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The Louie side of things, however, really just kills all the momentum this season was building up. It feels so arbitrary, so random, and it makes the final episode less exciting to look forward to. There’s a chance that “Moonvasion!” could tie it all together, that it could pull some kind of trick and produce a stellar, shocking episode that blows us out of the water. But I’m struggling to see how, really, especially since the Moonlander stuff isn’t all that interesting either. Here’s to seeing if this season can pull a bang out of this whimper.


Stray observations

  • The Bombie is a monster from the old Scrooge McDuck comics, which has a bit of a dated, sordid flavor. I do like he’s more of an old school zombie, which were not the undead come alive, but more wandering, possessed humans under the control of some warlock or magical being.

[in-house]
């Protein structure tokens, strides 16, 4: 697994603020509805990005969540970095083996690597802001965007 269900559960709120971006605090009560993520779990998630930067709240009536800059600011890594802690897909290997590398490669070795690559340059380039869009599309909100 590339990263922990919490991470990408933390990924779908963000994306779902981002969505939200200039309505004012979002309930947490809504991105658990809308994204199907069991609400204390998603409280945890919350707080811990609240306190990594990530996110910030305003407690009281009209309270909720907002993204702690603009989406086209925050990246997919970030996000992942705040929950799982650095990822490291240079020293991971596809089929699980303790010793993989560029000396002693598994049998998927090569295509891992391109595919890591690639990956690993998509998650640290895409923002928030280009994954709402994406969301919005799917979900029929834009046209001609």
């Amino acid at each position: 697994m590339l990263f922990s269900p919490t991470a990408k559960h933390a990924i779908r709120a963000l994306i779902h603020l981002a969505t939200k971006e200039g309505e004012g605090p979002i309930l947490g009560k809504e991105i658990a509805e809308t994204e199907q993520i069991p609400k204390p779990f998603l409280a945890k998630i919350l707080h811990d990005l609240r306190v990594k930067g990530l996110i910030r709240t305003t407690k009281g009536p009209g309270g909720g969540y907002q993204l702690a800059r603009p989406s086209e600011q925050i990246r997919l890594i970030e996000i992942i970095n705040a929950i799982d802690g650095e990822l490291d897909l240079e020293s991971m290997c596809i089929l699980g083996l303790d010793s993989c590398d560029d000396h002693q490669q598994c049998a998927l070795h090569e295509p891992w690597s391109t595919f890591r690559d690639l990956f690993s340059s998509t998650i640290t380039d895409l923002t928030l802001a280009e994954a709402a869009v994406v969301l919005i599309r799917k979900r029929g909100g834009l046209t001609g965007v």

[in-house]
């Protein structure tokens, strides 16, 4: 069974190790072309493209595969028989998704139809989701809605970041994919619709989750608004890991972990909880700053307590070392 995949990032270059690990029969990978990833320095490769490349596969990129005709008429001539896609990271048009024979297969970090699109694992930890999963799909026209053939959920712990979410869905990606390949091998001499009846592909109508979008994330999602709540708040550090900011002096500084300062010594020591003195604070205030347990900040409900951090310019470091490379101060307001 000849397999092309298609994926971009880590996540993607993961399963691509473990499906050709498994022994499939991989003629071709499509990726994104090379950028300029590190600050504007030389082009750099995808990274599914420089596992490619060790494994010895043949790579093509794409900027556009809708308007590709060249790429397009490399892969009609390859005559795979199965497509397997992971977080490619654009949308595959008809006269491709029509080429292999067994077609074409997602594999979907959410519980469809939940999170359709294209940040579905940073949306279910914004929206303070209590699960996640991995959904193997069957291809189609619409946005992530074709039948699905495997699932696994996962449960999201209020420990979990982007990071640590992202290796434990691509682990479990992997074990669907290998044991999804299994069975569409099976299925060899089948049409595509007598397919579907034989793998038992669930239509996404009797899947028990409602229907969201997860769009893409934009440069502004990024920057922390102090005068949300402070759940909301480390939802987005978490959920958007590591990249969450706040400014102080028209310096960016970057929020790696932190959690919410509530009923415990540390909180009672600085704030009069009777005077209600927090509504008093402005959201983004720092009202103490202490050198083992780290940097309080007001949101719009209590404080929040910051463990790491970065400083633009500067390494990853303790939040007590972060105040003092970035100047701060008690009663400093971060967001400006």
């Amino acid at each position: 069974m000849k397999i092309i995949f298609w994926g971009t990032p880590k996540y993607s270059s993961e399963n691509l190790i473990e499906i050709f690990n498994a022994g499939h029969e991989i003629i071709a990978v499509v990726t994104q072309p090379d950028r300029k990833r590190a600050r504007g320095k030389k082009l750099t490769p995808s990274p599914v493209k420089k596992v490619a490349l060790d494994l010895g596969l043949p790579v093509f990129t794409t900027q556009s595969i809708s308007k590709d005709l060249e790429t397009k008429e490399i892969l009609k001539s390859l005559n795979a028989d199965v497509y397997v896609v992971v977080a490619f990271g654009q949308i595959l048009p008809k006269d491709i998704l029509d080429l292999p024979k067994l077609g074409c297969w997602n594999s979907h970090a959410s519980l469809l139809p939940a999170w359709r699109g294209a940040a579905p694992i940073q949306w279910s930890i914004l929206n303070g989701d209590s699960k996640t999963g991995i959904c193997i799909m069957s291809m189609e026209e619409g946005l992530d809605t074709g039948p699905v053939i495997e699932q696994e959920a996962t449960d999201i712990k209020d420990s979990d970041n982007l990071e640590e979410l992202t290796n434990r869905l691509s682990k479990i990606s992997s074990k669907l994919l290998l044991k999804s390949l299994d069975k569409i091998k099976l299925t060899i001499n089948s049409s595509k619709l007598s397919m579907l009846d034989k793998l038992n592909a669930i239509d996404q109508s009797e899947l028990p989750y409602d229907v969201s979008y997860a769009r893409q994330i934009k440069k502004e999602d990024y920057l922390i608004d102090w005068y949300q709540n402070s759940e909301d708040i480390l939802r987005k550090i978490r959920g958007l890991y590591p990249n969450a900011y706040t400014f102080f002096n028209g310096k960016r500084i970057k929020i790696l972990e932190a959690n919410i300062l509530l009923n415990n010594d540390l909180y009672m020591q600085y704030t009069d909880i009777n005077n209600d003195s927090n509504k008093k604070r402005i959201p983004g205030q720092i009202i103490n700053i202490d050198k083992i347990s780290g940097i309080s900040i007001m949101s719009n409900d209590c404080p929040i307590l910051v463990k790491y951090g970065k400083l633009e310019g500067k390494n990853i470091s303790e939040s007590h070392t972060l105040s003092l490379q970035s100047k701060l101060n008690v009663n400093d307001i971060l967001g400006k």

• I originally liked Owlson as a competent foil to Glomgold, and to be clear, I still like her a lot, but there’s a chance she may be too sobering, self-aware of a character if she just ends up being rich and... normal.
  • How was the other richest person in the world surviving the Bombie before Scrooge became the richest? The answer is, because cartoons, but it shouldn’t that have been addressed somehow? I feel like a large amount of this episode was... ill-thought-out.
  • This episode never really laid bare any comparisons between Louie and Doofus either, which is an idea that never really clicked, despite that being something the creators strived for. I won’t say more about it unless people in the comments are curious.
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About the author

Kevin Johnson

Contributor, The A.V. Club, with a clear preference for all things cartoons; check out his main blog at http://www.totalmediabridge.com.